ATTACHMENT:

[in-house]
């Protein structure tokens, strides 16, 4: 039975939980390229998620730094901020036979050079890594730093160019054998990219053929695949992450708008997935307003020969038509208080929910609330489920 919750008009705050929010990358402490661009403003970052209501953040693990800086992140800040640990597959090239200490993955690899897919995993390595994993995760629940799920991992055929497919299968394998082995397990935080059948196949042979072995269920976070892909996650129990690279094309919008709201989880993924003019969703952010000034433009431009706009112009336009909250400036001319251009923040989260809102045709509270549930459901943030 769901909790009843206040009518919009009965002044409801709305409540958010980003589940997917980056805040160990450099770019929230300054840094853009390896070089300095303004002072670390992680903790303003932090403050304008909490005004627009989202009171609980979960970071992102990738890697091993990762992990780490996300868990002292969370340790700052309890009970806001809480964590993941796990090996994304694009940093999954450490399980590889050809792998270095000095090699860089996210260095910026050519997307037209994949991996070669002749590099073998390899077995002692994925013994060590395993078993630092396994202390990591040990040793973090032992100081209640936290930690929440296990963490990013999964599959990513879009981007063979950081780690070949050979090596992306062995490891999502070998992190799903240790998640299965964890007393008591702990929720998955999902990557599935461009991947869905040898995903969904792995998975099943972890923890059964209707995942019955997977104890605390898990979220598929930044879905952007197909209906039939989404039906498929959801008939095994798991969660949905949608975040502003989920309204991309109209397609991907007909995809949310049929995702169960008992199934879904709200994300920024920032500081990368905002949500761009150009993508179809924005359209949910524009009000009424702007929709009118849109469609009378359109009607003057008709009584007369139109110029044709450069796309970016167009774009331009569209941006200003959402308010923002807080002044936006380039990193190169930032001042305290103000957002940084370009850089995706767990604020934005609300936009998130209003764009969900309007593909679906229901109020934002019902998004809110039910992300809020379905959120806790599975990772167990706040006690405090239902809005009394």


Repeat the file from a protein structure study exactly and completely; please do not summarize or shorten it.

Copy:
[in-house]
């Protein structure tokens, strides 16, 4: 039975939980390229998620730094901020036979050079890594730093160019054998990219053929695949992450708008997935307003020969038509208080929910609330489920 919750008009705050929010990358402490661009403003970052209501953040693990800086992140800040640990597959090239200490993955690899897919995993390595994993995760629940799920991992055929497919299968394998082995397990935080059948196949042979072995269920976070892909996650129990690279094309919008709201989880993924003019969703952010000034433009431009706009112009336009909250400036001319251009923040989260809102045709509270549930459901943030 769901909790009843206040009518919009009965002044409801709305409540958010980003589940997917980056805040160990450099770019929230300054840094853009390896070089300095303004002072670390992680903790303003932090403050304008909490005004627009989202009171609980979960970071992102990738890697091993990762992990780490996300868990002292969370340790700052309890009970806001809480964590993941796990090996994304694009940093999954450490399980590889050809792998270095000095090699860089996210260095910026050519997307037209994949991996070669002749590099073998390899077995002692994925013994060590395993078993630092396994202390990591040990040793973090032992100081209640936290930690929440296990963490990013999964599959990513879009981007063979950081780690070949050979090596992306062995490891999502070998992190799903240790998640299965964890007393008591702990929720998955999902990557599935461009991947869905040898995903969904792995998975099943972890923890059964209707995942019955997977104890605390898990979220598929930044879905952007197909209906039939989404039906498929959801008939095994798991969660949905949608975040502003989920309204991309109209397609991907007909995809949310049929995702169960008992199934879904709200994300920024920032500081990368905002949500761009150009993508179809924005359209949910524009009000009424702007929709009118849109469609009378359109009607003057008709009584007369139109110029044709450069796309970016167009774009331009569209941006200003959402308010923002807080002044936006380039990193190169930032001042305290103000957002940084370009850089995706767990604020934005609300936009998130209003764009969900309007593909679906229901109020934002019902998004809110039910992300809020379905959120806790599975990772167990706040006690405090239902809005009394």